Essential Tracks This Week: Hotline TNT, Soul Glo, and more

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Hotline TNT

It’s funny when our Best New Releases and Essential Tracks don’t quite line up from week to week. For instance: This week is a little bit unusual in that today’s new releases lean pretty heavy on jazz, whereas here, every song featured is some variation on guitar-driven rock; we make a point not to be so narrow in our selections. But that’s just how it worked out. That said, you’d be hard pressed to say these songs sound alike. If you’re practicing your air guitar along with them, you’ll need to switch up your choreography. Or just get comfortable and turn them up. Here are this week’s Essential Tracks.

Hotline TNT – “I Thought You’d Change”

Shoegaze is as much about sound as it is about songs, often more so, and sometimes it’s not even really about the songs at all so much as capturing a particular feeling within a dense haze of effects, depending on the intent of the artist behind the pedalboard. Such a thing can’t be said about Hotline TNT’s Will Anderson, whose take on thick, fuzz-driven indie rock goes directly through the big hooks and arpeggiated jangle of power pop. On new single “I Thought You’d Change,” the Brooklyn group delivers a stunningly perfect pop anthem, mesmerizing vocal harmonies and all, through a thick wall of guitars. It’s a glorious richness of sound that the group stacks up here, but it’s the song that comes first, a genuine song-of-the-summer candidate if it weren’t pretty much already over.

From Cartwheel, out November 3 via Third Man

Soul Glo – “If I Speak (Shut the Fuck Up)”

Soul Glo do a lot of things well, chief among them going hard as fuck. On their standout 2022 album Diaspora Problems, they delivered one of the year’s most ferocious hardcore records, and with “If I Speak (Shut the Fuck Up)”, they deliver an encore performance of intensity and hostility, with vocalist Pierce Jordan screaming the parenthetical title phrase with attitude and intent. Its video offers its own weirdly intense viewing experience, with shibari-tied guys blindly feeling around for dildos, but it’s the ferocious hardcore explosion of the song itself, rife with declarations like “If I speak, I’m coming through elbows first,” that leaves the longest lasting impact.

Out now via Epitaph

Ragana – “DTA”

The second single from Oakland black metal group Ragana’s upcoming Flenser debut Desolation’s Flower (and fifth album overall) sounds initially nothing like black metal, other than the intermittent burst of snare that offer the briefest suggestion of a blast beat eruption. Its stark shimmering guitars recall the eerily nostalgic musical palette of Twin Peaks, or perhaps Phil Elverum’s own music that’s taken influence from David Lynch (Ragana started out in Olympia, Washington, which helps put the pieces all in place). But once that transition happens, and the innocent twinkle turns to soul-searing metal, “DTA” transcends with a trail of flame in its wake.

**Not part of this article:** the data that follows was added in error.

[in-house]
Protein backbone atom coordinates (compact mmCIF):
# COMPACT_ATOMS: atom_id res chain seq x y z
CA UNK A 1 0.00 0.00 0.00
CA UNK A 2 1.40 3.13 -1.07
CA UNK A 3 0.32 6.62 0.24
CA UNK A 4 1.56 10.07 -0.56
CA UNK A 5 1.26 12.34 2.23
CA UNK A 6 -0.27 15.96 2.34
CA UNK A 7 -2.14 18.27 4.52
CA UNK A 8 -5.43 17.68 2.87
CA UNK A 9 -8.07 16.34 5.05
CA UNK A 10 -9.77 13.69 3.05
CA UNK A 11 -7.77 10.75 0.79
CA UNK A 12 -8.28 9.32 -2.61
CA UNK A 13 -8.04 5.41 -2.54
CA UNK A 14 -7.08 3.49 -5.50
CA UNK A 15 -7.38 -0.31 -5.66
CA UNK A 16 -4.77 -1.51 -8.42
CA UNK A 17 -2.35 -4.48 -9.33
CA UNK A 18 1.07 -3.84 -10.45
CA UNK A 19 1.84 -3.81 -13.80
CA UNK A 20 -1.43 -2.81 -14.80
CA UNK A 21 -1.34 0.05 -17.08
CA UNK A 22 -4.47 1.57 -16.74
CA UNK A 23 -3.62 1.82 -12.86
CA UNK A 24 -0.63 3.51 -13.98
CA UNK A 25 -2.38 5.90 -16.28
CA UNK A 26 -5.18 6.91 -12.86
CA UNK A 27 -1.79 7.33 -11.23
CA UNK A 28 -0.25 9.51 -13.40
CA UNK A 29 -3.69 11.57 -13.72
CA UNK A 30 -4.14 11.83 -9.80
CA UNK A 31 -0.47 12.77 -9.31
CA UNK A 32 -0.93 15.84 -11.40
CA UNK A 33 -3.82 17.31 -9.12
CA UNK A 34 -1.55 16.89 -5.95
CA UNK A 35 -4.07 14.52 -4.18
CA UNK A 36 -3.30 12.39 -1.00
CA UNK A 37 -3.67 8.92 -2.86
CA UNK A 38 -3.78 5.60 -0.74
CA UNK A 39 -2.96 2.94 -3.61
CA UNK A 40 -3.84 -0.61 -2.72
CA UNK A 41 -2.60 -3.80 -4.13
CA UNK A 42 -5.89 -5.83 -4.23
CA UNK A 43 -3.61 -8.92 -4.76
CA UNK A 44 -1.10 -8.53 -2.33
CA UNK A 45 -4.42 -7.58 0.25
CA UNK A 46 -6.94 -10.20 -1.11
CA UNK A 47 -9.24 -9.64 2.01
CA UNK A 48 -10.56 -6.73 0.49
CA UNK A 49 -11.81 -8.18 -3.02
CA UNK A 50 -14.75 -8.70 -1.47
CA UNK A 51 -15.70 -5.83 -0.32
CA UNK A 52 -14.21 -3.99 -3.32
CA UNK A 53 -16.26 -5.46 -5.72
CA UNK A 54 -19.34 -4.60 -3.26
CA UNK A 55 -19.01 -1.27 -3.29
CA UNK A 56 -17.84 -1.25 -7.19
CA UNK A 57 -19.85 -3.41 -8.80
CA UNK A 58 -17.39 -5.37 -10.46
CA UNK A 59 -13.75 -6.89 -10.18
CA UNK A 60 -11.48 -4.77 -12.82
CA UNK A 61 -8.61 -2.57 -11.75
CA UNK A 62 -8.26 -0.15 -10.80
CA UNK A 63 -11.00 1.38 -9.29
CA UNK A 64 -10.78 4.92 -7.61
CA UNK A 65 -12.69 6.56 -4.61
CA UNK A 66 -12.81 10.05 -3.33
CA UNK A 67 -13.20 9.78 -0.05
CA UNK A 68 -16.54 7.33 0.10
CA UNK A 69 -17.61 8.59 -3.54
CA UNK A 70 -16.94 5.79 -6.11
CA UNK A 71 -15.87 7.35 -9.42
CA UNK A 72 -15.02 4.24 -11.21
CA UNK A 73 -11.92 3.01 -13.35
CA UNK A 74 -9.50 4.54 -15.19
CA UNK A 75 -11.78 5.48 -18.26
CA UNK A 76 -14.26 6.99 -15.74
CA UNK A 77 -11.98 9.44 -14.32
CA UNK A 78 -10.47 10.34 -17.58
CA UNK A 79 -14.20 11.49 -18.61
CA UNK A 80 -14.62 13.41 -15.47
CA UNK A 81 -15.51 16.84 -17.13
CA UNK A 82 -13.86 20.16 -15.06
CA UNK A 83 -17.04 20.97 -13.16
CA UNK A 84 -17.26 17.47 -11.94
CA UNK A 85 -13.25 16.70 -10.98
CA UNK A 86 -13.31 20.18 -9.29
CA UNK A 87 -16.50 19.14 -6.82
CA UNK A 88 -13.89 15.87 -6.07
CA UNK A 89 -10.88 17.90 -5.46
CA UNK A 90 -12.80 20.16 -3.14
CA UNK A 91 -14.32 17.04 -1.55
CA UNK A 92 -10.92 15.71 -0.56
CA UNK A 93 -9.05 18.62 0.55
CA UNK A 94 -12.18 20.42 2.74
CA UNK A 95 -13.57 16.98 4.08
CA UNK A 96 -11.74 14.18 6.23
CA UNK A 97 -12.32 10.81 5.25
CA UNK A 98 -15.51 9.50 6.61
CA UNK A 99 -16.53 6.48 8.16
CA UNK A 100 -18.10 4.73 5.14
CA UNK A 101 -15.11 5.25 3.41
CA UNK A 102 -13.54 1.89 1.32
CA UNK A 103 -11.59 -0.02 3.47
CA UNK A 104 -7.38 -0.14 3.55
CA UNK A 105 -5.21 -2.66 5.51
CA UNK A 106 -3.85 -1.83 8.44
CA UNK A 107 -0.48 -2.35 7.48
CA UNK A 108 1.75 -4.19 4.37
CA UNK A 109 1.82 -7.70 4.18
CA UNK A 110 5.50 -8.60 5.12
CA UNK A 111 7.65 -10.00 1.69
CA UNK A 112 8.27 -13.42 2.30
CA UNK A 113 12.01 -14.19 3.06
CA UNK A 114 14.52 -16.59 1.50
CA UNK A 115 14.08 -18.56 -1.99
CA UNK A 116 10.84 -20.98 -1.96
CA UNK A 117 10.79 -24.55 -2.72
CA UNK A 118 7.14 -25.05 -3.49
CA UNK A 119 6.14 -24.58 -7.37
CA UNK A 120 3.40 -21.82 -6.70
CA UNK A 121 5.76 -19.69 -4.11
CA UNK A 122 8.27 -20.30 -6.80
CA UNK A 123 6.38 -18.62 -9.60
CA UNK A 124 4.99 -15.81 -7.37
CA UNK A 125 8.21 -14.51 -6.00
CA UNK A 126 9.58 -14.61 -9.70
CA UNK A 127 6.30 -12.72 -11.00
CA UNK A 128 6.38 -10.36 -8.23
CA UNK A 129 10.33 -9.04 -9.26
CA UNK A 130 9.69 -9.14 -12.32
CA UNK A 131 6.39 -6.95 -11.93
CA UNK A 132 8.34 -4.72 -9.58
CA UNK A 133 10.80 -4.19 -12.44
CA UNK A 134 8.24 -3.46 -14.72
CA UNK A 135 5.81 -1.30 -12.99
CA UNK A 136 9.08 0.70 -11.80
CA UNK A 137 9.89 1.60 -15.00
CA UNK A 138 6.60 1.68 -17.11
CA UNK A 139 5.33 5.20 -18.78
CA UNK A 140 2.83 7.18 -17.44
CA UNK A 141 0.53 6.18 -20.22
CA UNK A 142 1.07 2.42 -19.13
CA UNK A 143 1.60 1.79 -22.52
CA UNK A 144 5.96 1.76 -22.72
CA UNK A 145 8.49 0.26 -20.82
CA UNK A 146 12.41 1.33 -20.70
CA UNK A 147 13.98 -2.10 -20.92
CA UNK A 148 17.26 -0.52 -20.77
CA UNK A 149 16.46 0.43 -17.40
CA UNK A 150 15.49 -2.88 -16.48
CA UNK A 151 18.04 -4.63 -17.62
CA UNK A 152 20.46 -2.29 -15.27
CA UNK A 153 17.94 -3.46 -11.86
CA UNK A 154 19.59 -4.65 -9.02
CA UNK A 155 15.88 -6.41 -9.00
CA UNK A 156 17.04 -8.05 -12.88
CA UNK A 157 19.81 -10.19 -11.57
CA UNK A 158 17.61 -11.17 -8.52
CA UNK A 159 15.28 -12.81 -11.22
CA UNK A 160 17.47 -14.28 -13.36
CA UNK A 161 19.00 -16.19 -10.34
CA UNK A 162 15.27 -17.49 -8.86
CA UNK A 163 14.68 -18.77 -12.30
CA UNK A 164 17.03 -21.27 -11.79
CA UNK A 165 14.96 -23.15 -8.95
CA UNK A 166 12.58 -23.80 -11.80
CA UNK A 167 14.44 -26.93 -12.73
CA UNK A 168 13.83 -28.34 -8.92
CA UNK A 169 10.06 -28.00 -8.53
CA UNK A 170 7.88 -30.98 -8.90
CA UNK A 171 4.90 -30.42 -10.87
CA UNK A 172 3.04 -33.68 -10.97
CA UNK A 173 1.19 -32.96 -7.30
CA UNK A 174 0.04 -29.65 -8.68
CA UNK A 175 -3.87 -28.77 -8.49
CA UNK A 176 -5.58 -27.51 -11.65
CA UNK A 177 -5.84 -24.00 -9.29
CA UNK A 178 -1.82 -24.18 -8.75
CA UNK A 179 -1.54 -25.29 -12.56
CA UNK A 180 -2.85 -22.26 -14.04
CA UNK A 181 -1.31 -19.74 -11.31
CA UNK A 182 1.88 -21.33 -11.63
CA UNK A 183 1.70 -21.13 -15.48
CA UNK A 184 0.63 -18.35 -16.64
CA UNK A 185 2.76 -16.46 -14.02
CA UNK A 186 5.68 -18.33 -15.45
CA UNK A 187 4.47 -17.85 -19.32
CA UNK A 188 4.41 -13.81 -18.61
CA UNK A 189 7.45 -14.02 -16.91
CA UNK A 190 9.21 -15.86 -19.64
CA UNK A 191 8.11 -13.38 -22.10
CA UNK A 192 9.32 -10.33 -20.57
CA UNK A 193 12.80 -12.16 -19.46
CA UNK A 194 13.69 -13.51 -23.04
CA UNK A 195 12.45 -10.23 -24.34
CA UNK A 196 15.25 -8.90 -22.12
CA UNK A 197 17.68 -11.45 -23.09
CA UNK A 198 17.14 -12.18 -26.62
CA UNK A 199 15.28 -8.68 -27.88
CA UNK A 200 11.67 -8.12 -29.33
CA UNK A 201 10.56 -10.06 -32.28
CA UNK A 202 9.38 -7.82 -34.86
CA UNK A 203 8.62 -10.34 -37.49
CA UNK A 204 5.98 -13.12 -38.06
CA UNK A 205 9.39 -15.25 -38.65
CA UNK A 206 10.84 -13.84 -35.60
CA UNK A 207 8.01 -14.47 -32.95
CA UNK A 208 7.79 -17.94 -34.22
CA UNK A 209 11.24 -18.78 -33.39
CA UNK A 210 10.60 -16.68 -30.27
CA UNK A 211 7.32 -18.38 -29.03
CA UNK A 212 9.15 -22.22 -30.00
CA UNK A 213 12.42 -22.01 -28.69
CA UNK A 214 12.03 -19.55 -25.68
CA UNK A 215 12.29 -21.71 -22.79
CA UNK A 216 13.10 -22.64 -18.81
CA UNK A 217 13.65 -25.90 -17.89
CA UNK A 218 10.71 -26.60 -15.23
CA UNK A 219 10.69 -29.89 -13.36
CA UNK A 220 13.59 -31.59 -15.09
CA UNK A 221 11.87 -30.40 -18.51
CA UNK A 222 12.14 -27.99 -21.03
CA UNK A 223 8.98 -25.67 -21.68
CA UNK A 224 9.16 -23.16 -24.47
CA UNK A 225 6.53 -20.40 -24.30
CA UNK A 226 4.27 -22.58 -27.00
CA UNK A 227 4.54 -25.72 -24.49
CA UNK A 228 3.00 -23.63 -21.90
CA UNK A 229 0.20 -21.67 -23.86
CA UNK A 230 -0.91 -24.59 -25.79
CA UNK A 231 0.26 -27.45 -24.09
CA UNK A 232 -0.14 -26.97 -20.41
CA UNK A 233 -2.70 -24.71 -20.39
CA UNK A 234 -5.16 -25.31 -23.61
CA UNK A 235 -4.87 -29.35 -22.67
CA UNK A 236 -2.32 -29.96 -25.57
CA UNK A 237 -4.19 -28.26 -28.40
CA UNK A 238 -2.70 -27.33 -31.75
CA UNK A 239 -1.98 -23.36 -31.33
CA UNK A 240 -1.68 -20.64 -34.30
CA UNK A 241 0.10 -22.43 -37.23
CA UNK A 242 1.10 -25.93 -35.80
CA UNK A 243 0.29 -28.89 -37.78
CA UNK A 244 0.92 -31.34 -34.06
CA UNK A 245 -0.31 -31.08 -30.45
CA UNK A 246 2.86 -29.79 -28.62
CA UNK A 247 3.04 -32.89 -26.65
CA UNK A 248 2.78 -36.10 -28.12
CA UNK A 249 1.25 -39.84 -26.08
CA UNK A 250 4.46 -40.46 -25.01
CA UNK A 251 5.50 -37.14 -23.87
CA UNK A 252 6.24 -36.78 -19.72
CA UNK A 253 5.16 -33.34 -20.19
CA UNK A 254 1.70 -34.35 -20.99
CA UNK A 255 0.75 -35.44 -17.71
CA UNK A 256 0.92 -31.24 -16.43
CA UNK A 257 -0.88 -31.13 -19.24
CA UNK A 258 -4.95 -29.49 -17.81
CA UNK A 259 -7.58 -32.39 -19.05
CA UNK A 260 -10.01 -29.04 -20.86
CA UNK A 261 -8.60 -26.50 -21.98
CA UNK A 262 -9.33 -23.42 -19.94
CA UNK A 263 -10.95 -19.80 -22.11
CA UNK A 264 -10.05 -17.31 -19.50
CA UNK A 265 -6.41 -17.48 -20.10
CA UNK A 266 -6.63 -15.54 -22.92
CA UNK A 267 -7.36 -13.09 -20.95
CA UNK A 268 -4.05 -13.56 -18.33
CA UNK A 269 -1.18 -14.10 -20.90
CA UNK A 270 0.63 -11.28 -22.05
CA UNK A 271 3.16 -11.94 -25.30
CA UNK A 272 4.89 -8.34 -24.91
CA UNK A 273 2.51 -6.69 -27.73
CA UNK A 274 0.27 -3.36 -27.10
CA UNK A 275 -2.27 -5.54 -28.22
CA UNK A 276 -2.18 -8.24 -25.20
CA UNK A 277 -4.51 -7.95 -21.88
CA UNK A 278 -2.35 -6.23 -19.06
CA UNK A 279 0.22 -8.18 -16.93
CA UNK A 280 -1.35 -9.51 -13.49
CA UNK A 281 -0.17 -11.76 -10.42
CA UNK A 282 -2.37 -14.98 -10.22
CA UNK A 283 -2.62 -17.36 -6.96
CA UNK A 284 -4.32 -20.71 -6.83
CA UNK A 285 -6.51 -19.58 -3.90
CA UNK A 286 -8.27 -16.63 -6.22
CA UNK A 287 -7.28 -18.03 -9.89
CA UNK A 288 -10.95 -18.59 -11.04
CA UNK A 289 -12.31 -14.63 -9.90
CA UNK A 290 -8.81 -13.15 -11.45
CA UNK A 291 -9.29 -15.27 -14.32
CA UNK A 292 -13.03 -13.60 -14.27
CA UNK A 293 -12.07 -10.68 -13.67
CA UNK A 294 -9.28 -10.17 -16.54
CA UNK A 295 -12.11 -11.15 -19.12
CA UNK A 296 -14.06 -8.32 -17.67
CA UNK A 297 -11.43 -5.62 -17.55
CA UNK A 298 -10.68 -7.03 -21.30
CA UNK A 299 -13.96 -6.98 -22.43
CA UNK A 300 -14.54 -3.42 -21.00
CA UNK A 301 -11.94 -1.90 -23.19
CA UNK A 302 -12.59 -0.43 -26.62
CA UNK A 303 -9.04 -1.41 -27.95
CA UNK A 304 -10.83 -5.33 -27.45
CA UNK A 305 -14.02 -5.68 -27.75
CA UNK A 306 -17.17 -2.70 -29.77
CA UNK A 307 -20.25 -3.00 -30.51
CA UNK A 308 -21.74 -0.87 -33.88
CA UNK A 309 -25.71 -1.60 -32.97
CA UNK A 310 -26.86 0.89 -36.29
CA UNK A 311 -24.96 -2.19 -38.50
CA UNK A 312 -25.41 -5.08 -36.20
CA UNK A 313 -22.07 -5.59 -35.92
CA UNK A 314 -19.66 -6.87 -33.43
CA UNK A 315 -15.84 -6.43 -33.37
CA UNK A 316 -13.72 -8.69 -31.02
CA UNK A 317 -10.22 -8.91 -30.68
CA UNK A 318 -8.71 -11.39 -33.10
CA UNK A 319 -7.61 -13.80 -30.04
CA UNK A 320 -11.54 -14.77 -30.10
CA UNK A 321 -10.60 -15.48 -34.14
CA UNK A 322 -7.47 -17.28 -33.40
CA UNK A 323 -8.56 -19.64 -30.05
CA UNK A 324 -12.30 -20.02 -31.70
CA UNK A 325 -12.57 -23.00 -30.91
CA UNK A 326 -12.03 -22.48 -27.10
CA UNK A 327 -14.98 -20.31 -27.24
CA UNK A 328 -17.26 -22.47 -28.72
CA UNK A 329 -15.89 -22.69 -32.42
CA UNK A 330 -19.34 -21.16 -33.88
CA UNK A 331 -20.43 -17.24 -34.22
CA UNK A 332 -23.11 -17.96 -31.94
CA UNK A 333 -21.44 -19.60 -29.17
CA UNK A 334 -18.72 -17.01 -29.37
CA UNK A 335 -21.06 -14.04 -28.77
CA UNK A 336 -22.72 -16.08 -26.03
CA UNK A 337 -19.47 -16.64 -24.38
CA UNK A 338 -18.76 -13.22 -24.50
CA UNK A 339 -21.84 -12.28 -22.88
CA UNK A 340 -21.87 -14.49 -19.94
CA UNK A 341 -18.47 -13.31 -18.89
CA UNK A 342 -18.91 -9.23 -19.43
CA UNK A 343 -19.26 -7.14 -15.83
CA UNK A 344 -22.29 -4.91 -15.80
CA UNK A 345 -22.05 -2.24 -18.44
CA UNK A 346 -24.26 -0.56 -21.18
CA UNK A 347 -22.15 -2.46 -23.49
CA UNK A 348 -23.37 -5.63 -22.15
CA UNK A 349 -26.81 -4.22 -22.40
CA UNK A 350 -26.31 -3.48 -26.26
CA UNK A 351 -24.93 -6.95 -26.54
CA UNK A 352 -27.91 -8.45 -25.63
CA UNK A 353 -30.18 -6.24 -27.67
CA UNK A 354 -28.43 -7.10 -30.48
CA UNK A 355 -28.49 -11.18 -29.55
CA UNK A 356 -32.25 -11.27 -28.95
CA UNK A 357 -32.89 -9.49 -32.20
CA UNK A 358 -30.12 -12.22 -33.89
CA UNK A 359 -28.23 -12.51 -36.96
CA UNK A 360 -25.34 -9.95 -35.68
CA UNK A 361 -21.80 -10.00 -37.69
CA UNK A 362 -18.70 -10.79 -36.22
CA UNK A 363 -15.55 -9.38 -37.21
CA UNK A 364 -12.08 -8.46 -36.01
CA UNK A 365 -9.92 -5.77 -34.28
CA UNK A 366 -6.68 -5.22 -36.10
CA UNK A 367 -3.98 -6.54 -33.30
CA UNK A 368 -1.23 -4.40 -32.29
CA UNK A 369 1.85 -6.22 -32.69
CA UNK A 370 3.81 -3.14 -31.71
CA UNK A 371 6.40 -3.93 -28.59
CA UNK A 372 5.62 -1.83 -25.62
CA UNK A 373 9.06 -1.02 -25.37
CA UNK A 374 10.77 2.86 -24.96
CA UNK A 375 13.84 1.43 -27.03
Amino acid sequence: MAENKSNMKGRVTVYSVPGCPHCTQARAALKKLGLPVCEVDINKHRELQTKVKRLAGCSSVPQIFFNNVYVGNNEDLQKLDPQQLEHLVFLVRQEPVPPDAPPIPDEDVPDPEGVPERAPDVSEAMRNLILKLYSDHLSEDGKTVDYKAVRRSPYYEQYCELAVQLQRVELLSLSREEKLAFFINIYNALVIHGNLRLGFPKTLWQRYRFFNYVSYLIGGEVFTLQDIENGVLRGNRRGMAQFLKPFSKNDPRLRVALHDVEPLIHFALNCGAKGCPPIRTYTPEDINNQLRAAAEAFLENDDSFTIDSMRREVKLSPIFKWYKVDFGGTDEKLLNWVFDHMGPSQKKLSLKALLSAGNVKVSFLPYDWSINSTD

From Desolation’s Flower, out October 27 via Flenser

Slaughter Beach, Dog – “Engine”

The third single off of Philadelphia indie rock outfit Slaughter Beach, Dog’s fifth album Crying, Laughing, Waving, Smiling is a big one. Literally—it’s over eight minutes long, a sprawling journey of a song by what we typically consider the standards of a single, though the rules of what makes a successful song have long been thrown out the window at this stage. “Engine” is a breathtakingly dreamy song, juxtaposing a simple folk-rock progression against layers of mesmerizing effects and a swirling wash of sound. The song itself is a personal reflection on what it means to be a musician that lives a great deal of their life on the road. Singer Jacob Ewald voices frustrations about stolen vans, highlighting mundanities such as watching The Sopranos and ordering Chinese takeout, and the small moments of joy and connection that spring up in between. It’s a beautifully, quietly moving song from a songwriter hitting his stride.

From Crying, Laughing, Waving, Smiling, out September 22 via Lame-O

Faith Healer – “The Game”

There’s a stillness to the opening of “The Game,” the new single from Edmonton, Alberta duo Faith Healer. Vocalist Jessica Jalbert’s vocals rest against a gauzy haze of synthesizers, her words made crystal clear as she sings of growing weary of enduring in a world that offers little support in return. But that stillness doesn’t remain, well, still. It’s a song that slowly advances toward a powerful but measured climax, with guitar, piano and drums building up behind Jalbert’s refrain of “I’m so tired of playing the game,” offering just the kind of power and reinforcement that the game itself won’t provide.

From The Hand That Fits the Glove, out October 13 via Mint

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